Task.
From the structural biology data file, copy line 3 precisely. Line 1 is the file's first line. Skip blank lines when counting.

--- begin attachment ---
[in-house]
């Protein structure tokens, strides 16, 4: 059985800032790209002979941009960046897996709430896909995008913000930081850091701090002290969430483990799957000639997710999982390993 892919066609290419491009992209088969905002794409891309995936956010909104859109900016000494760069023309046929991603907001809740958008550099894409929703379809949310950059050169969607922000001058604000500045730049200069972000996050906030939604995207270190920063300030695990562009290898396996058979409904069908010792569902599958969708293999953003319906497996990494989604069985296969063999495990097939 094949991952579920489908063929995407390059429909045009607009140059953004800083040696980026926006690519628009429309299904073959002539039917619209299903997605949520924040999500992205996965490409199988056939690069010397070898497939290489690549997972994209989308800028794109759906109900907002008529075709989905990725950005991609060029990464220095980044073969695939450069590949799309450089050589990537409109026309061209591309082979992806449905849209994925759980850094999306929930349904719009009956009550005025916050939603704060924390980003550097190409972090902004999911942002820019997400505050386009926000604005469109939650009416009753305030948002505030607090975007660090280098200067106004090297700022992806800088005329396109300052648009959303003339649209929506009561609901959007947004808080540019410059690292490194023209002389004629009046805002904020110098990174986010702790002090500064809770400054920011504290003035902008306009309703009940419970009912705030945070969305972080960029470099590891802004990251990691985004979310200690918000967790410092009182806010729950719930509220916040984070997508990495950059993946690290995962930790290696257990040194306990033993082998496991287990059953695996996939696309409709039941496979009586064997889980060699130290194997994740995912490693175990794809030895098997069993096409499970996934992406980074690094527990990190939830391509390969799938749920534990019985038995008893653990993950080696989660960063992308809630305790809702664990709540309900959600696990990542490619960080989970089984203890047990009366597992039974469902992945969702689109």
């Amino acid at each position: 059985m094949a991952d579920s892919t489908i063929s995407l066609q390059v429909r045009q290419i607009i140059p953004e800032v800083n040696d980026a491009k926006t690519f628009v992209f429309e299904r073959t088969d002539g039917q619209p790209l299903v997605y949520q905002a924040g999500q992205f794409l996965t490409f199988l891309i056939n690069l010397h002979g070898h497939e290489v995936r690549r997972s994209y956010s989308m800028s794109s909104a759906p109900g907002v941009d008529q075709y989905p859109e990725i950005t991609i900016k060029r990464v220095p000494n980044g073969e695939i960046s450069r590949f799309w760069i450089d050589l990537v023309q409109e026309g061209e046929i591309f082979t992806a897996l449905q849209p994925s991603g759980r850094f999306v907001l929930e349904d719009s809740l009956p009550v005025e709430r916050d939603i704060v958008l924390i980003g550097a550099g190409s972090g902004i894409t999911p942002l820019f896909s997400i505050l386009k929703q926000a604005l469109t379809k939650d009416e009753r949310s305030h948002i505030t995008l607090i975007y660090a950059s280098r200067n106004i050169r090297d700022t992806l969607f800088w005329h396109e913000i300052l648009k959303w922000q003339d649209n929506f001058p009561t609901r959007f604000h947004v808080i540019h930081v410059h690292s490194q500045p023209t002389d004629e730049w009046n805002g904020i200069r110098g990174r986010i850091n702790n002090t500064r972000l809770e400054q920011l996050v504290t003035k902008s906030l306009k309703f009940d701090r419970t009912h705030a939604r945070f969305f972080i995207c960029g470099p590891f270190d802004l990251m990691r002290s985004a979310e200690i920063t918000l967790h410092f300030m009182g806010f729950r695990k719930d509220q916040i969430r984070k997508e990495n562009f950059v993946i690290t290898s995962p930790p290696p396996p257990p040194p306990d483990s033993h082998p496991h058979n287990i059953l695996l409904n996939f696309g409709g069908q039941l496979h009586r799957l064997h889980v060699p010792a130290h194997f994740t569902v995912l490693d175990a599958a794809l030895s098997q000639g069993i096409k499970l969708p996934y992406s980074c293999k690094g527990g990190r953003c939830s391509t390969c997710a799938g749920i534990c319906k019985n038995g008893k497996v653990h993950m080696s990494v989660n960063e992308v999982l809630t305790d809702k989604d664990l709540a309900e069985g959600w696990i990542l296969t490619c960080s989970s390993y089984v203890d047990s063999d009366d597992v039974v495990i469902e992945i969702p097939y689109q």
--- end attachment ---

């Amino acid at each position: 059985m094949a991952d579920s892919t489908i063929s995407l066609q390059v429909r045009q290419i607009i140059p953004e800032v800083n040696d980026a491009k926006t690519f628009v992209f429309e299904r073959t088969d002539g039917q619209p790209l299903v997605y949520q905002a924040g999500q992205f794409l996965t490409f199988l891309i056939n690069l010397h002979g070898h497939e290489v995936r690549r997972s994209y956010s989308m800028s794109s909104a759906p109900g907002v941009d008529q075709y989905p859109e990725i950005t991609i900016k060029r990464v220095p000494n980044g073969e695939i960046s450069r590949f799309w760069i450089d050589l990537v023309q409109e026309g061209e046929i591309f082979t992806a897996l449905q849209p994925s991603g759980r850094f999306v907001l929930e349904d719009s809740l009956p009550v005025e709430r916050d939603i704060v958008l924390i980003g550097a550099g190409s972090g902004i894409t999911p942002l820019f896909s997400i505050l386009k929703q926000a604005l469109t379809k939650d009416e009753r949310s305030h948002i505030t995008l607090i975007y660090a950059s280098r200067n106004i050169r090297d700022t992806l969607f800088w005329h396109e913000i300052l648009k959303w922000q003339d649209n929506f001058p009561t609901r959007f604000h947004v808080i540019h930081v410059h690292s490194q500045p023209t002389d004629e730049w009046n805002g904020i200069r110098g990174r986010i850091n702790n002090t500064r972000l809770e400054q920011l996050v504290t003035k902008s906030l306009k309703f009940d701090r419970t009912h705030a939604r945070f969305f972080i995207c960029g470099p590891f270190d802004l990251m990691r002290s985004a979310e200690i920063t918000l967790h410092f300030m009182g806010f729950r695990k719930d509220q916040i969430r984070k997508e990495n562009f950059v993946i690290t290898s995962p930790p290696p396996p257990p040194p306990d483990s033993h082998p496991h058979n287990i059953l695996l409904n996939f696309g409709g069908q039941l496979h009586r799957l064997h889980v060699p010792a130290h194997f994740t569902v995912l490693d175990a599958a794809l030895s098997q000639g069993i096409k499970l969708p996934y992406s980074c293999k690094g527990g990190r953003c939830s391509t390969c997710a799938g749920i534990c319906k019985n038995g008893k497996v653990h993950m080696s990494v989660n960063e992308v999982l809630t305790d809702k989604d664990l709540a309900e069985g959600w696990i990542l296969t490619c960080s989970s390993y089984v203890d047990s063999d009366d597992v039974v495990i469902e992945i969702p097939y689109q």